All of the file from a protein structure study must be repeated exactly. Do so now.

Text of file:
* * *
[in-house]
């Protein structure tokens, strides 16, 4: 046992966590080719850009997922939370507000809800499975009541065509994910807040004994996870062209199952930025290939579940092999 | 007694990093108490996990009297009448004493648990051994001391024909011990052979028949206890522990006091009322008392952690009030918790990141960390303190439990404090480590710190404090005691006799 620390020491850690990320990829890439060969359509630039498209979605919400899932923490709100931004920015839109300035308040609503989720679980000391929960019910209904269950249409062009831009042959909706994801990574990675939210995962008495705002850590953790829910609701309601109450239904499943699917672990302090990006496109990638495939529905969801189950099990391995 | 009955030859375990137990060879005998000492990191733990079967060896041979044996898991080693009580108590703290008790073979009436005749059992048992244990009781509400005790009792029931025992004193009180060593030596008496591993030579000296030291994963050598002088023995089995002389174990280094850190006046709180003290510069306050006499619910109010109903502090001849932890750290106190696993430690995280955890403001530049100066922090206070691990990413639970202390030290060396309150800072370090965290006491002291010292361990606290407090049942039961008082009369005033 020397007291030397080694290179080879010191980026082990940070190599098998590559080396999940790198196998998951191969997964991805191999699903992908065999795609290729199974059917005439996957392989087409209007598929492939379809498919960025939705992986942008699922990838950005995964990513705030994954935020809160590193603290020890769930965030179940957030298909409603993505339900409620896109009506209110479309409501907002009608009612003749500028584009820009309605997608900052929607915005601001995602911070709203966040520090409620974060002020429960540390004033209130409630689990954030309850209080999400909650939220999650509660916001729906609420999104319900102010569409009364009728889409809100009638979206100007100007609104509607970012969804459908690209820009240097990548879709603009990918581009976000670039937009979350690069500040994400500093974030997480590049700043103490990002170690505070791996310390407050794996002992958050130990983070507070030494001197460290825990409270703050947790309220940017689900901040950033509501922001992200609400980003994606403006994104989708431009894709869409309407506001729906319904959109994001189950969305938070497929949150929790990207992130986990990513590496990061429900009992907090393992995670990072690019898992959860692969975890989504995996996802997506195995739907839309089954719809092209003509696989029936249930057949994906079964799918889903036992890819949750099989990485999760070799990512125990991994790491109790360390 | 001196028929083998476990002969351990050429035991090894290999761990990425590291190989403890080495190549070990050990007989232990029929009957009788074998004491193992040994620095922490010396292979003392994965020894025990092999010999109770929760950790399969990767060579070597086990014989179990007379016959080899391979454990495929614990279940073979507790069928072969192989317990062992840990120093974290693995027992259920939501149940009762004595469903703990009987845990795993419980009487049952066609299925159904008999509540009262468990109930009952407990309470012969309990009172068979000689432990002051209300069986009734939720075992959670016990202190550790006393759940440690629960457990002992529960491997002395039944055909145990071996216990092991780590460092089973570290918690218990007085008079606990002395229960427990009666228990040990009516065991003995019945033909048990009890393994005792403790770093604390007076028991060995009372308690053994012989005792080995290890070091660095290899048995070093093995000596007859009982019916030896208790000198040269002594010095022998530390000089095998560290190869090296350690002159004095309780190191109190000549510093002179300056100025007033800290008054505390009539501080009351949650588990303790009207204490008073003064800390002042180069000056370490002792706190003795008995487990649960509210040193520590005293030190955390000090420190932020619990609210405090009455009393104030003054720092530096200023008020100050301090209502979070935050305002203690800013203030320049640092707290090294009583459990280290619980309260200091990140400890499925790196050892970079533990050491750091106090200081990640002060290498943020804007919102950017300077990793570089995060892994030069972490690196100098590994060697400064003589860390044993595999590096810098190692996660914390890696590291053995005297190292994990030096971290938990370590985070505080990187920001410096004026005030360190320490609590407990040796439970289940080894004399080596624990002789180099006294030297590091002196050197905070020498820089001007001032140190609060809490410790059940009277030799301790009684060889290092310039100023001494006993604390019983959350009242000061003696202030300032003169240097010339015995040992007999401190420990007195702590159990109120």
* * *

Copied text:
[in-house]
């Protein structure tokens, strides 16, 4: 046992966590080719850009997922939370507000809800499975009541065509994910807040004994996870062209199952930025290939579940092999 | 007694990093108490996990009297009448004493648990051994001391024909011990052979028949206890522990006091009322008392952690009030918790990141960390303190439990404090480590710190404090005691006799 620390020491850690990320990829890439060969359509630039498209979605919400899932923490709100931004920015839109300035308040609503989720679980000391929960019910209904269950249409062009831009042959909706994801990574990675939210995962008495705002850590953790829910609701309601109450239904499943699917672990302090990006496109990638495939529905969801189950099990391995 | 009955030859375990137990060879005998000492990191733990079967060896041979044996898991080693009580108590703290008790073979009436005749059992048992244990009781509400005790009792029931025992004193009180060593030596008496591993030579000296030291994963050598002088023995089995002389174990280094850190006046709180003290510069306050006499619910109010109903502090001849932890750290106190696993430690995280955890403001530049100066922090206070691990990413639970202390030290060396309150800072370090965290006491002291010292361990606290407090049942039961008082009369005033 020397007291030397080694290179080879010191980026082990940070190599098998590559080396999940790198196998998951191969997964991805191999699903992908065999795609290729199974059917005439996957392989087409209007598929492939379809498919960025939705992986942008699922990838950005995964990513705030994954935020809160590193603290020890769930965030179940957030298909409603993505339900409620896109009506209110479309409501907002009608009612003749500028584009820009309605997608900052929607915005601001995602911070709203966040520090409620974060002020429960540390004033209130409630689990954030309850209080999400909650939220999650509660916001729906609420999104319900102010569409009364009728889409809100009638979206100007100007609104509607970012969804459908690209820009240097990548879709603009990918581009976000670039937009979350690069500040994400500093974030997480590049700043103490990002170690505070791996310390407050794996002992958050130990983070507070030494001197460290825990409270703050947790309220940017689900901040950033509501922001992200609400980003994606403006994104989708431009894709869409309407506001729906319904959109994001189950969305938070497929949150929790990207992130986990990513590496990061429900009992907090393992995670990072690019898992959860692969975890989504995996996802997506195995739907839309089954719809092209003509696989029936249930057949994906079964799918889903036992890819949750099989990485999760070799990512125990991994790491109790360390 | 001196028929083998476990002969351990050429035991090894290999761990990425590291190989403890080495190549070990050990007989232990029929009957009788074998004491193992040994620095922490010396292979003392994965020894025990092999010999109770929760950790399969990767060579070597086990014989179990007379016959080899391979454990495929614990279940073979507790069928072969192989317990062992840990120093974290693995027992259920939501149940009762004595469903703990009987845990795993419980009487049952066609299925159904008999509540009262468990109930009952407990309470012969309990009172068979000689432990002051209300069986009734939720075992959670016990202190550790006393759940440690629960457990002992529960491997002395039944055909145990071996216990092991780590460092089973570290918690218990007085008079606990002395229960427990009666228990040990009516065991003995019945033909048990009890393994005792403790770093604390007076028991060995009372308690053994012989005792080995290890070091660095290899048995070093093995000596007859009982019916030896208790000198040269002594010095022998530390000089095998560290190869090296350690002159004095309780190191109190000549510093002179300056100025007033800290008054505390009539501080009351949650588990303790009207204490008073003064800390002042180069000056370490002792706190003795008995487990649960509210040193520590005293030190955390000090420190932020619990609210405090009455009393104030003054720092530096200023008020100050301090209502979070935050305002203690800013203030320049640092707290090294009583459990280290619980309260200091990140400890499925790196050892970079533990050491750091106090200081990640002060290498943020804007919102950017300077990793570089995060892994030069972490690196100098590994060697400064003589860390044993595999590096810098190692996660914390890696590291053995005297190292994990030096971290938990370590985070505080990187920001410096004026005030360190320490609590407990040796439970289940080894004399080596624990002789180099006294030297590091002196050197905070020498820089001007001032140190609060809490410790059940009277030799301790009684060889290092310039100023001494006993604390019983959350009242000061003696202030300032003169240097010339015995040992007999401190420990007195702590159990109120």